‘Doctor Who’ new animated special based on 1968 episode

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Sentient, parasitic seaweed is on the loose in “Fury From the Deep,” a newly-animated special based on a six-episode arc from the BBC’s classic series “Doctor Who.”

The original live-action version of “Fury from the Deep” aired in 1968 and starred Patrick Troughton as the second Doctor. This animated series is the latest in the BBC’s impressive resurrection of “Who” episodes lost to the network’s old practice of erasing videotapes after the shows first aired.

Thankfully, Australian censors cut clips from the the original “Fury From the Deep” episodes and held onto them, providing minor surviving video footage; a complete audio recording exists, which made it possible to animate the entire thing.

In the episodes, the Doctor and his companions Jamie (Frazer Hines) and Victoria (Deborah Watling) touch down at an ocean-based natural-gas refinery that’s having strange problems — particularly with what sounds like a heartbeat coming from the underwater pipes. “Who” has always loved the scenario of a sinister invasion at an industrial base. More broadly, all the elements of a good sci-fi thriller are here: the initial, ominous glimpses of a metastasizing monster; the domineering boss, Robson (Victor Maddern) who refuses to accept that anything out of the ordinary is happening; and the poor souls overtaken before anyone else notices the crisis. 

It’s the latter case that provides one of the scenes the Aussies deemed too much for viewers. In it, jump-suited lackeys named Mr. Oak (John Gill) and Mr. Quill (Bill Burridge), zombified by the villainous weed, attack a scientist’s wife (June Murphy) by breathing a toxic gas at her. The original clip is genuinely unsettling, especially Burridge, whose gaping, bug-eyed face wouldn’t be out of place on Creepypasta. The animated Oak and Quill are more like Scooby-Doo baddies.

If you are, like me, not well-versed in the oldest Doctors, this is a fun primer; “Who” completists will surely enjoy seeing Troughton come to life in the miniseries’ retro animation style. In this early incarnation, the Doctor is less commanding and eccentric than he — and she — would become, but there are glimpses of the character’s mischievous streak as he assures a worried Victoria that getting into life-threatening scrapes is “the spice of life” and tries his hand at flying a helicopter. The enduring, all-purpose sonic screwdriver apparently makes its first appearance here, too; the Doctor uses it to, well, unscrew screws. But with sound waves!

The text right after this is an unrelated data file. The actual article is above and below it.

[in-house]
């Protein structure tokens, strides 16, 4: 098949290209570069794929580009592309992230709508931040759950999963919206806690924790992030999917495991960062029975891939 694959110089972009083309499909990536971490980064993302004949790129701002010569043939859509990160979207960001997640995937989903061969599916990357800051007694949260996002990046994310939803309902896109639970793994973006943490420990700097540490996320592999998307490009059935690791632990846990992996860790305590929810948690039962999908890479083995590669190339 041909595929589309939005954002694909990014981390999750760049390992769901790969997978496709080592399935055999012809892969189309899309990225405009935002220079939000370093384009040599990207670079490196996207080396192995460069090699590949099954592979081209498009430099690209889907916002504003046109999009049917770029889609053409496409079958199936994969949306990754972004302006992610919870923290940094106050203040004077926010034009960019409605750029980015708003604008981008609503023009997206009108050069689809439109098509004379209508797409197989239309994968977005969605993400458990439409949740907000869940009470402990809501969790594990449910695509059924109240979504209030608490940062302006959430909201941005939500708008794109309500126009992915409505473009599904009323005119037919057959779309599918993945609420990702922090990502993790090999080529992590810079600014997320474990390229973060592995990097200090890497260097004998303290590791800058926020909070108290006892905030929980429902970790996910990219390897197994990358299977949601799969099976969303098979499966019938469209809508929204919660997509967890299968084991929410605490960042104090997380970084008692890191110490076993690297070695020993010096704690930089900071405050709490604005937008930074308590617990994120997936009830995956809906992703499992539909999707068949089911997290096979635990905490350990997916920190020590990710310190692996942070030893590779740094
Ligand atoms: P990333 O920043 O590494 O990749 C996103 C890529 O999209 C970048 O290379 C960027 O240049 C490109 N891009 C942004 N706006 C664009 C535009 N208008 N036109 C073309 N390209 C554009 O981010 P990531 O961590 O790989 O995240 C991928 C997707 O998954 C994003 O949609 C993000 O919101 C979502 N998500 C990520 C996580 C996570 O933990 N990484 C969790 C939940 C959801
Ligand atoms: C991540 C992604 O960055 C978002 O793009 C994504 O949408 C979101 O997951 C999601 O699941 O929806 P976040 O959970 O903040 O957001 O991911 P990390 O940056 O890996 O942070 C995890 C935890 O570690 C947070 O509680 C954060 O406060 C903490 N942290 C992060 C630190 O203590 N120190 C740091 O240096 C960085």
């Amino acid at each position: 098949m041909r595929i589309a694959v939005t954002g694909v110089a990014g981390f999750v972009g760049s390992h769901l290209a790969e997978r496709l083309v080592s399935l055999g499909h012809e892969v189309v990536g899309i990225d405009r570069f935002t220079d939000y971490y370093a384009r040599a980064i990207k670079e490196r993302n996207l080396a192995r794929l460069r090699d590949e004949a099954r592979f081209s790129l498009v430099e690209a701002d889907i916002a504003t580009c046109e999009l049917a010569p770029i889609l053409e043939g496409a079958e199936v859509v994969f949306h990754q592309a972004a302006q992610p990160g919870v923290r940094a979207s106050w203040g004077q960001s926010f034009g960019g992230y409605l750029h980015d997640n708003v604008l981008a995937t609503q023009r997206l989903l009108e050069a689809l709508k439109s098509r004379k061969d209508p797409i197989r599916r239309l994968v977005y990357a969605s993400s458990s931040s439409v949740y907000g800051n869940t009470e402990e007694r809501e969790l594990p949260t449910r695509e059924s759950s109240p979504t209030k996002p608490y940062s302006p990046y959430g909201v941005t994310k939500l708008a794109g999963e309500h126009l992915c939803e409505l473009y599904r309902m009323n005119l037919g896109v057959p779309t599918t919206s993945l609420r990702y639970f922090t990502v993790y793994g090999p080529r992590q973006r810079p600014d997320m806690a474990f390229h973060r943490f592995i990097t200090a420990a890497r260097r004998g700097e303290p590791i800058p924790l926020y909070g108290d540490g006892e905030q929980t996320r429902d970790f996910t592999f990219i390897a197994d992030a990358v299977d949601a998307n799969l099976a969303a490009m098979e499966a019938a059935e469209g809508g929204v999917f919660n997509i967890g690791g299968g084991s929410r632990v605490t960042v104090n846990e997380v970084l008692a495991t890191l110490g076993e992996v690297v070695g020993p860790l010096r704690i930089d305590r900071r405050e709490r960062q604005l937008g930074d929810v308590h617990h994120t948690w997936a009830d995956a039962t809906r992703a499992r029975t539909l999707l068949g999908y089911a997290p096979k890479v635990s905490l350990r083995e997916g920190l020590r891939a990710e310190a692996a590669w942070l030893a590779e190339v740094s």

This series also features a plaintive question that’ll be posed by other companions down the line: “Why can’t we go anywhere pleasant?” Watling’s Victoria, who keeps getting shunted off into side rooms by the men when she’s not shrieking helplessly in the face of danger, seems like she’s got a fair point. It’s also noted, and not for the last time, that given the availability of all of time and space, it’s funny how often the Doctor’s TARDIS seems to end up in current-day England. 

“Fury From the Deep” can get a little bogged down in repetitive, time-padding dialogue. I lost count of how many times Robson yells at his underlings and the Doctor that he’s in charge and business must go on as usual. Once it gets cooking, though, the serial embraces a great campy vibe, and the animation allows for a more visually dramatic final act. I felt a little pang for the trappings of vintage live-action “Who” — all those wobbly creatures made with tinfoil and wire — but it’s an enjoyable time (and space) capsule all the same.

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